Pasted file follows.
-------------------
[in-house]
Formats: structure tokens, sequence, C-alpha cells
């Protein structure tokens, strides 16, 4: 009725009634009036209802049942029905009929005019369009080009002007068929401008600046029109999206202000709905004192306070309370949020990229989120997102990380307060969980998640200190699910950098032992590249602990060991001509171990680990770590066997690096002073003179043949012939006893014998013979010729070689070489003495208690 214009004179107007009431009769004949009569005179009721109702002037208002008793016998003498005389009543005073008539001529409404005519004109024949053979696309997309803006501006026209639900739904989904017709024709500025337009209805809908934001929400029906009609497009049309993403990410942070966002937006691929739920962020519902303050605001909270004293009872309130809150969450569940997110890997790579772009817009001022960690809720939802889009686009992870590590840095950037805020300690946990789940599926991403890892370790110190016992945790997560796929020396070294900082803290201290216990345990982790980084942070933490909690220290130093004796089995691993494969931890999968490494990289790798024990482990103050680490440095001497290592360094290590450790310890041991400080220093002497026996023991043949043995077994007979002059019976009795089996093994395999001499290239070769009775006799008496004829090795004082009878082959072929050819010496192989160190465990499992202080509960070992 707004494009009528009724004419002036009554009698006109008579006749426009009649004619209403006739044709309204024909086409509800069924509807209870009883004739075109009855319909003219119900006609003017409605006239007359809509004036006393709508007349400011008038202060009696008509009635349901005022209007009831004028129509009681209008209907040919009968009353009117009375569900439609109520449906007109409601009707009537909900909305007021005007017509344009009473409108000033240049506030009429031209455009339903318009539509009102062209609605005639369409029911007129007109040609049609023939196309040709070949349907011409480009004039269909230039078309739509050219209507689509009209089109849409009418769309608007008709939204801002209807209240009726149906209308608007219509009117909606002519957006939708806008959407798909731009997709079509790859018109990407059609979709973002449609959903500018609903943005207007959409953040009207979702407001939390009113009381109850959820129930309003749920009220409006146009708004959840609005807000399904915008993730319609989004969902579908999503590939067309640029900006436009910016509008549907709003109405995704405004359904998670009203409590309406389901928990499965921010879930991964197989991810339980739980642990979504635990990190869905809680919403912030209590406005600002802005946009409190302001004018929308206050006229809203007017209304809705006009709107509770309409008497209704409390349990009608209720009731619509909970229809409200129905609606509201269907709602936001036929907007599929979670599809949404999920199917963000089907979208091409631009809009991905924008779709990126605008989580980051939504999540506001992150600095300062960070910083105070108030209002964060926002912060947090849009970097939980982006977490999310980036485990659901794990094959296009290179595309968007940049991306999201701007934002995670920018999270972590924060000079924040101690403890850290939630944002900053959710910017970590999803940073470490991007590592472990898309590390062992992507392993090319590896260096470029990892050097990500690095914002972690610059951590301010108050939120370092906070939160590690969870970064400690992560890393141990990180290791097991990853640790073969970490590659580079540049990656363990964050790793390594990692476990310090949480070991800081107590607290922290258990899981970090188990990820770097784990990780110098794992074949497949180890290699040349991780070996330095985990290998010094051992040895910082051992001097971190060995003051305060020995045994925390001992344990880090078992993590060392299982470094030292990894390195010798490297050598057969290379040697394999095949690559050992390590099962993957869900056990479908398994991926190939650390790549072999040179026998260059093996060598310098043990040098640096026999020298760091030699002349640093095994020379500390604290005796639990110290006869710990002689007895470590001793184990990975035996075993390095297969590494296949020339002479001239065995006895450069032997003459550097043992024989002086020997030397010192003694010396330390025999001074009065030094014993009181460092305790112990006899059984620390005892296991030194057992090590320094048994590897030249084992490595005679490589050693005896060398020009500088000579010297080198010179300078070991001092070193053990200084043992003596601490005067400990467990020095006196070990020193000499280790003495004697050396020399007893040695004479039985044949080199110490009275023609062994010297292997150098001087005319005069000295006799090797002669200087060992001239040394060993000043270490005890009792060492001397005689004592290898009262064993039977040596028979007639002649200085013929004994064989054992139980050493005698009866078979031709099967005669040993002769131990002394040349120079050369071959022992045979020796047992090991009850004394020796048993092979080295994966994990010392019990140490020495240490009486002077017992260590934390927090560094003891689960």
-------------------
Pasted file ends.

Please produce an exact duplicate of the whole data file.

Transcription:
[in-house]
Formats: structure tokens, sequence, C-alpha cells
């Protein structure tokens, strides 16, 4: 009725009634009036209802049942029905009929005019369009080009002007068929401008600046029109999206202000709905004192306070309370949020990229989120997102990380307060969980998640200190699910950098032992590249602990060991001509171990680990770590066997690096002073003179043949012939006893014998013979010729070689070489003495208690 214009004179107007009431009769004949009569005179009721109702002037208002008793016998003498005389009543005073008539001529409404005519004109024949053979696309997309803006501006026209639900739904989904017709024709500025337009209805809908934001929400029906009609497009049309993403990410942070966002937006691929739920962020519902303050605001909270004293009872309130809150969450569940997110890997790579772009817009001022960690809720939802889009686009992870590590840095950037805020300690946990789940599926991403890892370790110190016992945790997560796929020396070294900082803290201290216990345990982790980084942070933490909690220290130093004796089995691993494969931890999968490494990289790798024990482990103050680490440095001497290592360094290590450790310890041991400080220093002497026996023991043949043995077994007979002059019976009795089996093994395999001499290239070769009775006799008496004829090795004082009878082959072929050819010496192989160190465990499992202080509960070992 707004494009009528009724004419002036009554009698006109008579006749426009009649004619209403006739044709309204024909086409509800069924509807209870009883004739075109009855319909003219119900006609003017409605006239007359809509004036006393709508007349400011008038202060009696008509009635349901005022209007009831004028129509009681209008209907040919009968009353009117009375569900439609109520449906007109409601009707009537909900909305007021005007017509344009009473409108000033240049506030009429031209455009339903318009539509009102062209609605005639369409029911007129007109040609049609023939196309040709070949349907011409480009004039269909230039078309739509050219209507689509009209089109849409009418769309608007008709939204801002209807209240009726149906209308608007219509009117909606002519957006939708806008959407798909731009997709079509790859018109990407059609979709973002449609959903500018609903943005207007959409953040009207979702407001939390009113009381109850959820129930309003749920009220409006146009708004959840609005807000399904915008993730319609989004969902579908999503590939067309640029900006436009910016509008549907709003109405995704405004359904998670009203409590309406389901928990499965921010879930991964197989991810339980739980642990979504635990990190869905809680919403912030209590406005600002802005946009409190302001004018929308206050006229809203007017209304809705006009709107509770309409008497209704409390349990009608209720009731619509909970229809409200129905609606509201269907709602936001036929907007599929979670599809949404999920199917963000089907979208091409631009809009991905924008779709990126605008989580980051939504999540506001992150600095300062960070910083105070108030209002964060926002912060947090849009970097939980982006977490999310980036485990659901794990094959296009290179595309968007940049991306999201701007934002995670920018999270972590924060000079924040101690403890850290939630944002900053959710910017970590999803940073470490991007590592472990898309590390062992992507392993090319590896260096470029990892050097990500690095914002972690610059951590301010108050939120370092906070939160590690969870970064400690992560890393141990990180290791097991990853640790073969970490590659580079540049990656363990964050790793390594990692476990310090949480070991800081107590607290922290258990899981970090188990990820770097784990990780110098794992074949497949180890290699040349991780070996330095985990290998010094051992040895910082051992001097971190060995003051305060020995045994925390001992344990880090078992993590060392299982470094030292990894390195010798490297050598057969290379040697394999095949690559050992390590099962993957869900056990479908398994991926190939650390790549072999040179026998260059093996060598310098043990040098640096026999020298760091030699002349640093095994020379500390604290005796639990110290006869710990002689007895470590001793184990990975035996075993390095297969590494296949020339002479001239065995006895450069032997003459550097043992024989002086020997030397010192003694010396330390025999001074009065030094014993009181460092305790112990006899059984620390005892296991030194057992090590320094048994590897030249084992490595005679490589050693005896060398020009500088000579010297080198010179300078070991001092070193053990200084043992003596601490005067400990467990020095006196070990020193000499280790003495004697050396020399007893040695004479039985044949080199110490009275023609062994010297292997150098001087005319005069000295006799090797002669200087060992001239040394060993000043270490005890009792060492001397005689004592290898009262064993039977040596028979007639002649200085013929004994064989054992139980050493005698009866078979031709099967005669040993002769131990002394040349120079050369071959022992045979020796047992090991009850004394020796048993092979080295994966994990010392019990140490020495240490009486002077017992260590934390927090560094003891689960």